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Here's the bag, finished but before felting.

Here's an up-close shot of the symetric decreases, to create four points that join together to form the handle of the bag. Basically, what I did was make four consecutive necklines.

The finished bag, with handles attached.

Up close shot of the flower detail on the bag. It's just Rowan biggy print in the blue colorway, looped around to form flower petals, then Rowan big wool in pink French knots to form the center of the flower. Not rocket science.

I learned how to properly felt up in Yorkshire, at a Rowan workshop. I thought felting was just a matter of throwing your nice knitting into the washing machine, but I quickly learned that there's more to it than that, especially if you want a very dense felted fabric. The basic process was to wrap your wet and soapy knitted object around a rolling pin, then wrap that in plastic bubble wrap, and then start rolling. I found it was important to also turn your knitting inside out and felt the inside in this way, too.

While up in Yorkshire for the knitting workshop, I took a stroll in the countryside. What's more beautiful to a knitter than tagged sheep in a Yorkshire field?

I also took a little sidetrip (which some might call a pilgrimage) to the village of Haworth, to see the Bronte Parsonage, where the Brontes lived.

From there, I hiked up to the remains of the home said to be the basis for Wuthering Heights. Being up there really gives you an idea of the isolation and chill of the moors.

I do love interesting graveyards. This one is outside the Bronte Parsonage. In the foreground, notice the gravestones are laid flat, with no trees around at all, and in the rear the gravestones are upright, with trees planted around. In the 1850-1860s, there was an interest in solving the sanitation issues in the town, and it was felt that trees and other foliage would aid in decomposition and drainage. Apparently.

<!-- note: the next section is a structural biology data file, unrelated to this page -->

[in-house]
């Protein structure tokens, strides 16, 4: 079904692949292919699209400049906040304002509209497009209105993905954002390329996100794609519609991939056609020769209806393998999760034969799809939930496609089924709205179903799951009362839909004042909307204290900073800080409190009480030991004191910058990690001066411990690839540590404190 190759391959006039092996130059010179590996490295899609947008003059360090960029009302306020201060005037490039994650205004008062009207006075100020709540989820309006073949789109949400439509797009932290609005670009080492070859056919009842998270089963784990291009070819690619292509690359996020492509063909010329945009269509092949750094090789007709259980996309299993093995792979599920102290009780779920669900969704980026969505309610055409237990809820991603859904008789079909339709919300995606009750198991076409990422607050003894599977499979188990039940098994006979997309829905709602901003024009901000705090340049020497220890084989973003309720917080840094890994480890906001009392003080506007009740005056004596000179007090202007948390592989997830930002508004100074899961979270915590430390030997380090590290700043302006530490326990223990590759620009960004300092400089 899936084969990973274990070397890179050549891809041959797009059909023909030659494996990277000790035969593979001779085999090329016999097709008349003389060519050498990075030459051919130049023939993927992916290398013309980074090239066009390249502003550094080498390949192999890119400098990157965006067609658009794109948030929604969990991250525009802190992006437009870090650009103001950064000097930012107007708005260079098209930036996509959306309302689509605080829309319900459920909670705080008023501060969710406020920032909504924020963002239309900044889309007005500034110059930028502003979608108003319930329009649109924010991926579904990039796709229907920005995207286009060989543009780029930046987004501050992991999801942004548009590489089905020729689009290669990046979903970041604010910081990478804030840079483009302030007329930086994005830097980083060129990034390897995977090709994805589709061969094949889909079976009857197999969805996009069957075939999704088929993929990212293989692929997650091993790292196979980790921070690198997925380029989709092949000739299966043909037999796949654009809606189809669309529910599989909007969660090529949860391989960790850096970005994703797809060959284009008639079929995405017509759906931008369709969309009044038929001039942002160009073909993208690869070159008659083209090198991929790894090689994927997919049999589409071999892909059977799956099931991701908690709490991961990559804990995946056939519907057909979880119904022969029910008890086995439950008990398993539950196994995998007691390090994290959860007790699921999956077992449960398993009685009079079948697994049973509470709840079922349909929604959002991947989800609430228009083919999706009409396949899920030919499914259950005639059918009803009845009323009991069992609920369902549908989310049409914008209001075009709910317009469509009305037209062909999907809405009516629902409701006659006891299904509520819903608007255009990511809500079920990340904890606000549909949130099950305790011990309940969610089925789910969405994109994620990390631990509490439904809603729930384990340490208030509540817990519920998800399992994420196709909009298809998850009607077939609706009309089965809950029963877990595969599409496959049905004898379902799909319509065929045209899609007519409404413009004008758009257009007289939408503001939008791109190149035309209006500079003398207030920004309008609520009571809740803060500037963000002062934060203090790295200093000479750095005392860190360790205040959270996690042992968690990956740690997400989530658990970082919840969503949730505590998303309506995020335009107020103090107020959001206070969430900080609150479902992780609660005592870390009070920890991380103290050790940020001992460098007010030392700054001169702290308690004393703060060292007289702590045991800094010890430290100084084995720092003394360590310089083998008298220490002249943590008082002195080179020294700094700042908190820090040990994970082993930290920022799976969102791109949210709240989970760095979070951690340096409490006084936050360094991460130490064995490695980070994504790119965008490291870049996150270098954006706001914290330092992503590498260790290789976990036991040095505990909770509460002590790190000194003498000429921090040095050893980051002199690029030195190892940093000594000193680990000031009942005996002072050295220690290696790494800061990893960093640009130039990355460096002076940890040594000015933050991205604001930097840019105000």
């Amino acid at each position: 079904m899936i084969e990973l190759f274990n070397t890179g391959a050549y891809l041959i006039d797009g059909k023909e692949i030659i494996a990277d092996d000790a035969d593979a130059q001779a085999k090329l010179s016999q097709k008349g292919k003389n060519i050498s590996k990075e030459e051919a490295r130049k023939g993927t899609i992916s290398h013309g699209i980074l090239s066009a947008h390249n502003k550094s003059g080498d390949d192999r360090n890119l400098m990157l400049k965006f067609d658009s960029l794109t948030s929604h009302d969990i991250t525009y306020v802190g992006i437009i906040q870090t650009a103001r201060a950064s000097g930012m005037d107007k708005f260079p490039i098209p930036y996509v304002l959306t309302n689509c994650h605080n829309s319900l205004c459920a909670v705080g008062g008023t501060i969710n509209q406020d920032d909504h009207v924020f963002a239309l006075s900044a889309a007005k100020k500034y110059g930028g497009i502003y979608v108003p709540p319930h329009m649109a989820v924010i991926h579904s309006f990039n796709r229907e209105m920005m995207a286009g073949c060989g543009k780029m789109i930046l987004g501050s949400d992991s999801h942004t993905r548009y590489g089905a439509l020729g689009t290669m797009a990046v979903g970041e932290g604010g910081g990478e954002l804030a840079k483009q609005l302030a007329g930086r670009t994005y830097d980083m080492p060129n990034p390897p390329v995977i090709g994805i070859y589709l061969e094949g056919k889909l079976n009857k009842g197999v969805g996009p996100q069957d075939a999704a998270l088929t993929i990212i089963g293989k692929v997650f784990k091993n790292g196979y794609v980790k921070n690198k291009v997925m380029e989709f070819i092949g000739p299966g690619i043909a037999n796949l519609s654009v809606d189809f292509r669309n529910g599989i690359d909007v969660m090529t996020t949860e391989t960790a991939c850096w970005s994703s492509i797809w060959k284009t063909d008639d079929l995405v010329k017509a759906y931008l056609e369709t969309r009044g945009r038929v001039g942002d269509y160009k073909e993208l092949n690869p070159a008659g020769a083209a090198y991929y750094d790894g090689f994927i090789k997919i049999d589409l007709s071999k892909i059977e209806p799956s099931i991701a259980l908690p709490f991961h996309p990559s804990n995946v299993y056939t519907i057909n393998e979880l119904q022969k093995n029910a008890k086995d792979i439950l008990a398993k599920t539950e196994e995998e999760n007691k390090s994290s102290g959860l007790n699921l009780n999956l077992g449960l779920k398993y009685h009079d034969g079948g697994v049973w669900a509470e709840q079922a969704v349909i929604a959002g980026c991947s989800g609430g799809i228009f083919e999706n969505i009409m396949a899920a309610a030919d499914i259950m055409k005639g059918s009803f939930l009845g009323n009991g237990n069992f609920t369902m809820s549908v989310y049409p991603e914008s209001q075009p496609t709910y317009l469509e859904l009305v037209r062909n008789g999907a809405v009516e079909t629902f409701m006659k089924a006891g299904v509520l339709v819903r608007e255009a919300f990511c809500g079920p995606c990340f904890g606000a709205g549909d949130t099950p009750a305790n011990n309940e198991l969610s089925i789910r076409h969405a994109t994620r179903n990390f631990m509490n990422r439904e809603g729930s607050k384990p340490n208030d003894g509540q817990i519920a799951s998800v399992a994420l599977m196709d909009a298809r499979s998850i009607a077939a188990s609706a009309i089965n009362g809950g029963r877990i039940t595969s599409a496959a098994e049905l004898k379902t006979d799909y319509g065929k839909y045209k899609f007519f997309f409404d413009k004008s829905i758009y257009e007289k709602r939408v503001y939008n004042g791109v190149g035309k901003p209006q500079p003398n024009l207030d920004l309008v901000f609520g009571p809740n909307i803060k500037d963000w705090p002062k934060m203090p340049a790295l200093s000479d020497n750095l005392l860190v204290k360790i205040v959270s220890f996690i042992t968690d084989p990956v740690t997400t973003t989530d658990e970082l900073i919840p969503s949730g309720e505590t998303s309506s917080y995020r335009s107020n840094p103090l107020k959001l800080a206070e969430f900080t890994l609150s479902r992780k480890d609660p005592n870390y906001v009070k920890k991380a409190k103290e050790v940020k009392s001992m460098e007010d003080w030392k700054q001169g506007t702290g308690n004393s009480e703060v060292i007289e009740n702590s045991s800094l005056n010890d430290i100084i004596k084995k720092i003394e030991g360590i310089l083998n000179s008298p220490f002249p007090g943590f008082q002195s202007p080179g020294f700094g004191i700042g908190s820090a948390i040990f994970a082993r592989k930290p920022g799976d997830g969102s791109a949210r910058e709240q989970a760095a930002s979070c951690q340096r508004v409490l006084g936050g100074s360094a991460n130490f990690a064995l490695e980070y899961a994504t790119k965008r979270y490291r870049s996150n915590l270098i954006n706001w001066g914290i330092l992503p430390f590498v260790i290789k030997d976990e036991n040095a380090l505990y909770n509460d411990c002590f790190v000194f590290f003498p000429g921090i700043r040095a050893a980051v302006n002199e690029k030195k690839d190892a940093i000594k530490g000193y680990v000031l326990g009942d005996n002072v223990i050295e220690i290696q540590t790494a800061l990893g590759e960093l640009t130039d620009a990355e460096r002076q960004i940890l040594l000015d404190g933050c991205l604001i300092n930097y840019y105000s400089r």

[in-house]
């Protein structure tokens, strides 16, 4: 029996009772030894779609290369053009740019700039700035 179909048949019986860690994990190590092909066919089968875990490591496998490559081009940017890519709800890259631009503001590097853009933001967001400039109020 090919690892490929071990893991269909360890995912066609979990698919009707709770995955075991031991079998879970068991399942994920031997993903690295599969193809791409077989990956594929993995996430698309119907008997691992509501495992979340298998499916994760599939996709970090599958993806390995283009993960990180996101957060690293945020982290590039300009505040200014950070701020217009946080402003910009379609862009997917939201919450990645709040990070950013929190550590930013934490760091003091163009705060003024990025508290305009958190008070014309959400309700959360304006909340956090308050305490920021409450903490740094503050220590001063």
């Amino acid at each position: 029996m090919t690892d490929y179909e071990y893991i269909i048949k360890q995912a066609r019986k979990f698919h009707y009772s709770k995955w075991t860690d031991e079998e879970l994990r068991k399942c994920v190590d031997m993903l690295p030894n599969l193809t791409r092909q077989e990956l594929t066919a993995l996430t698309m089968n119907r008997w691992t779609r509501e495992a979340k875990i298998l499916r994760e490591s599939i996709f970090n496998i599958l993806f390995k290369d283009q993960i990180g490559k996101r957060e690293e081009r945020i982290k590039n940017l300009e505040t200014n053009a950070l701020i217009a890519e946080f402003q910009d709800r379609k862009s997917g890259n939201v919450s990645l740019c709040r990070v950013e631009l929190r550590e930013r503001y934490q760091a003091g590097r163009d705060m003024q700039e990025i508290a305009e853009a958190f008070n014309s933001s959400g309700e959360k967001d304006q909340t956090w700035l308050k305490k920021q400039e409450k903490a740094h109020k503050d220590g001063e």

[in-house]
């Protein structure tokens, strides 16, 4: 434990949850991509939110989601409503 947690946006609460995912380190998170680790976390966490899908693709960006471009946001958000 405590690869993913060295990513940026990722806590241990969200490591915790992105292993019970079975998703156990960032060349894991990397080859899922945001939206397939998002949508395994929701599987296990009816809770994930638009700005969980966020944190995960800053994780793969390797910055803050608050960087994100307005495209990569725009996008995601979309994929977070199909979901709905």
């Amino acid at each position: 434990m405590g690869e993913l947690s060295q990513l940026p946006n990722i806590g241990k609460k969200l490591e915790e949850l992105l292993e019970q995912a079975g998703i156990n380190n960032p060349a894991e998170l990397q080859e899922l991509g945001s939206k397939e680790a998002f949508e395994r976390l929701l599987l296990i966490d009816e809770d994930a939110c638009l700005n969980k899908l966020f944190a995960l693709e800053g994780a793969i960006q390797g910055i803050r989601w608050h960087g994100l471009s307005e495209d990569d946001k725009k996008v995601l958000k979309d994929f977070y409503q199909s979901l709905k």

Emily Bronte wrote in Wuthering Heights: "I lingered round them, under that benign sky; watched the moths fluttering among the heath and harebells; listened to the soft wind breathing through the grass; and wondered how anyone could ever imagine unquiet slumbers, for the sleepers in that quiet earth."

Knitting specs:

Green felted hand bag with flower embellishment and faux tortoise shell handle, knit with Reynold's brand lopi lite yarn, purchased while on a trip to Reykjavik, Iceland. Knit with Holz & Stein brand ebony wood circulars.

My own design, knit in the round, from the bottom up. Knitted bags are not very practical in my opinion, and so I urge you not to make a bag like this. But if you insist, this is what you do.

First, knit a big garter st rectangle. Then, pick up sts all around that rectangle and start knitting in the round upward. Eventually, separate knitting into four equal parts. Create four separate necklines, as it were.

Say a prayer and throw your perfectly good knitting in the washing machine. Attach a nice handle (wooden or otherwise) to the top of the bag. Embellish the bag with flowers or something.

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